How To Make Lavender Spread And Multiply (Propagation Tips)

Lavender is so much more than a border plant. And most gardeners love the idea of lavender spreading and growing thick.

But even though lavender is a perennial, it doesn’t spread like mint, thyme, or oregano. Lavender plants need help to spread and multiply.

Your lavender plants will flower and self-seed, but the germination rate is very low. 

To grow more lavender from your existing plants, think stem-cutting propagation

Cut a 10-15 cm/4-6 inch branch from your plant, remove the leaves from the bottom 1 inch and cut off the top leaving 3-4 pairs of leaves. Plant the cutting in well draining loosely structured potting mix and cover. Place in a warm spot, avoid direct sunlight, and keep soil moist, Wait 2-3 weeks, give the cutting a gentle tug, it there is resistance you have a healthy rooted cutting. 

How To Grow Lavender | Lavender Plant Care

Propagation always starts with a healthy donor plant. It does not matter if you buy a plant from your local nursery or start your lavender plant from seeds. 

  • Buying a plant is faster: Give your new plant a week to harden off and get used to the new growing environment before you take cuttings.
  • Starting from seed takes patience: If you start a plant from seed in early spring, you should be able to take cuttings in the fall of the same year. Find useful tips and step-by-step instructions in our guide: How to grow lavender from seeds
Lavender as a border plant
Lavender as a border plant

Established lavender plants love full sun and warm soil. Find a sunny spot with well-draining soil, and keep the soil moist but never wet.

Lavender prefers a mild dry out to wet soil. Overwatering – or loving your plants too much – will cause root rot, and you risk killing your plant.

Prune your lavender plants in early spring and fall to encourage healthy compact growth. I cut our plants back to about 20 cm / 8 inches and take great care not to disturb any new growth.

Add compost and organic matter 1-3 times during the growing season for strong, healthy plants.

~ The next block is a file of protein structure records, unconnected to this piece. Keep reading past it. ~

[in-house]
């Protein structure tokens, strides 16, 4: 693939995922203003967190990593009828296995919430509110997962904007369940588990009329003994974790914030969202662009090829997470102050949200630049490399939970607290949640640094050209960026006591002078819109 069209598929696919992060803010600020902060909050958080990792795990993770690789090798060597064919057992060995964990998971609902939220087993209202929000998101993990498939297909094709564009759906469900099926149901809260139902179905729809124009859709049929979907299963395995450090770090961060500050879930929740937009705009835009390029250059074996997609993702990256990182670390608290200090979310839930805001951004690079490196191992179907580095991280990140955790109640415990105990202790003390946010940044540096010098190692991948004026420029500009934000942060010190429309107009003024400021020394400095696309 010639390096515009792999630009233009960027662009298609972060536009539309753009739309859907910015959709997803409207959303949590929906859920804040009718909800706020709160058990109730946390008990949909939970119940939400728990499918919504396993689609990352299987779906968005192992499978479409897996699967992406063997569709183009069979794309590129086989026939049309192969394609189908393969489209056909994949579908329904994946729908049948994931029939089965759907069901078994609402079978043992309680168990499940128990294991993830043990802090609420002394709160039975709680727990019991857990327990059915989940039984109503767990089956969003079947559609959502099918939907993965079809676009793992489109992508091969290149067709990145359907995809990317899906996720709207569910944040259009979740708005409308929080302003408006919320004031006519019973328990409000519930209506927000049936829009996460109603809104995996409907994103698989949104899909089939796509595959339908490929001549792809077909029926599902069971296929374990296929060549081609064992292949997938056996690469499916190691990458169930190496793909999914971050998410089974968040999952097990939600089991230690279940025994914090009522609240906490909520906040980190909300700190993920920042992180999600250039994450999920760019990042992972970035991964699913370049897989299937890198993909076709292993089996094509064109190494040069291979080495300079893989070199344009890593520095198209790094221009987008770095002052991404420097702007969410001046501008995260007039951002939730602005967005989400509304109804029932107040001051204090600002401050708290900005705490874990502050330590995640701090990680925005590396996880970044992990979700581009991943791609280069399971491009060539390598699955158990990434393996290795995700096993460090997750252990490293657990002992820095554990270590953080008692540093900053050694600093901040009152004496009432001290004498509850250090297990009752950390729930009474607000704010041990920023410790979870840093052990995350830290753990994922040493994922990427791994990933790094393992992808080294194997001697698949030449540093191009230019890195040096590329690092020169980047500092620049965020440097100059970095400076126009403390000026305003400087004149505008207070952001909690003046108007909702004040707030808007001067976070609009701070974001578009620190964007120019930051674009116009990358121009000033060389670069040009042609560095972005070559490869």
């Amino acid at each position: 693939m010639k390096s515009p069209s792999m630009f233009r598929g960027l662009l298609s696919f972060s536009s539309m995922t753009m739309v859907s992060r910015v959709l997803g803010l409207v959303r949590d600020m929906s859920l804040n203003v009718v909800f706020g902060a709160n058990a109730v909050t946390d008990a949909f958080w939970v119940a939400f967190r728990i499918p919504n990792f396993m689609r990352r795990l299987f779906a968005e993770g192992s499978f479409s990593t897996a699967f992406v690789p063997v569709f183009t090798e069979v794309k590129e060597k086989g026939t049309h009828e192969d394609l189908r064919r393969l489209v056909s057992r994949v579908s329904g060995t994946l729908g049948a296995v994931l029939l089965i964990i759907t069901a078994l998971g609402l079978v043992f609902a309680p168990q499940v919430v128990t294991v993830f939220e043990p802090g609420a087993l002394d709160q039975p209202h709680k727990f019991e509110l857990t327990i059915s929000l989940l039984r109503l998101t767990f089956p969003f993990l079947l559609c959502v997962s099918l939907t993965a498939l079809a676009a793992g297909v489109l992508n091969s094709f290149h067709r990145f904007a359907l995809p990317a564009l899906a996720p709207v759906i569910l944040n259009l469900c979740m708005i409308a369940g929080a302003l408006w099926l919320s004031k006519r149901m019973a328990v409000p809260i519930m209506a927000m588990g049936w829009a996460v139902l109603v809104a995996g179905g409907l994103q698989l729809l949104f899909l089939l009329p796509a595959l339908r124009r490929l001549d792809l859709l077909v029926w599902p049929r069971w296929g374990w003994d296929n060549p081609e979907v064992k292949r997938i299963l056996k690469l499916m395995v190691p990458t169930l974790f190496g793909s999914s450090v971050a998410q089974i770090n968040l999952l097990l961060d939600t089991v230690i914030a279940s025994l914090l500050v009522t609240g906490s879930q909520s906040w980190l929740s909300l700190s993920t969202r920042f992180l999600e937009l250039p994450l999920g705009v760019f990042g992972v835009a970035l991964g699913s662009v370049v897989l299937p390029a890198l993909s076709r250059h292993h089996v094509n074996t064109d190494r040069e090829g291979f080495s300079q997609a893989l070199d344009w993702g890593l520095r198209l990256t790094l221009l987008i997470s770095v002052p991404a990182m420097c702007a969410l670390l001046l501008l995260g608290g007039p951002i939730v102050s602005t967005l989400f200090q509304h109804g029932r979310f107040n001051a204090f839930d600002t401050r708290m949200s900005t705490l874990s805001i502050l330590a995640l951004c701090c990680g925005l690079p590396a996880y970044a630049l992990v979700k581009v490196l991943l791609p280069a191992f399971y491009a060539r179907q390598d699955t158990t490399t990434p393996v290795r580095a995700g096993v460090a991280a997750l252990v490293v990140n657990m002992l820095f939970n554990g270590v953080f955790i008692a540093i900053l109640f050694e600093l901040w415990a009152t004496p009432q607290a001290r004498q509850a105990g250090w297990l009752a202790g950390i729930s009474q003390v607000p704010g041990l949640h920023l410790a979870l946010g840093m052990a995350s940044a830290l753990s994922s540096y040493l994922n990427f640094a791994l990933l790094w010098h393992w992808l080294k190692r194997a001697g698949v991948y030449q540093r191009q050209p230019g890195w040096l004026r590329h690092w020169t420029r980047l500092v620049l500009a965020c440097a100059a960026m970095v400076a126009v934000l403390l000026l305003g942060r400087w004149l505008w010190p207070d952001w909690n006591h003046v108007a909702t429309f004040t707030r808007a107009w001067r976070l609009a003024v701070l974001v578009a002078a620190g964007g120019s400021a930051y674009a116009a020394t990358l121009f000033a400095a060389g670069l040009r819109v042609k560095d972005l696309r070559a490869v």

Now that you know more about the lavender plant, let’s move on to how to propagate new plants by taking stem cuttings from your healthy lavender plants.

Follow the step-by-step guide, and check out the video below:

How to propagate lavender from cuttings

Propagating Lavender From Cuttings

Make sure you get your tools and supplies ready before you start. 

  • Healthy lavender plant: You want an established and healthy lavender plant.
  • Pruning shears: I prefer micro-tip precision scissors for more control and easy access.
  • Rooting hormone (optional): I use rooting hormones for hedges and border plants but never for edible lavender varieties. 
  • Potting mix: A light, well-draining mix is key for successful root development.
  • Pots or trays: Small containers to house your soon-to-be lavender plants.
  • Cover or clear plastic bags: Create a mini greenhouse effect for your young plants.
Healthy lavender plant started from seed this year
Healthy lavender plant

Step 1: Select Your Lavender Plant Wisely

Choose a healthy, disease-free plant with growth.

Look for stems that are neither too young nor too wooden.

Ideally, cut where the green softwood stem meets the more woody hardwood part of the stem.

It does not matter if buds or flowers are on the stem as we top the cutting.

Wooden stems can be used, but it takes longer for new roots to form. I avoid using wooden or hardwood cuttings as I have found them more susceptible to root rot. 

Step 2: Timing is everything

Timing is important when you propagate lavender. 

You want to take your cuttings when the plant is actively growing.

I prefer to take cuttings in late spring/early summer, but any time from May to September works. 

Snip the cutting using sharp, clean scissors
Snipping a cutting

Step 3: Time to snip

Use clean, sharp, precision scissors or pruning shears to cut a 10-15 cm/4-6 inch branch from your lavender donor plant.

Take several cuttings; do not expect all to root.

Make sure each cutting has several leaf nodes.

Tip: I was taught to cut at a 45-degree angle below a leaf node for optimal rooting potential.
Remove the lower leaves on the cutting
Cutting the lower leaves

Step 4: Remove Lower Leaves

Strip away the leaves from the lower 5 cm/2 inches of the cutting. 

I prefer to cut off the leaves, but you can use your fingers like I do in the short video below.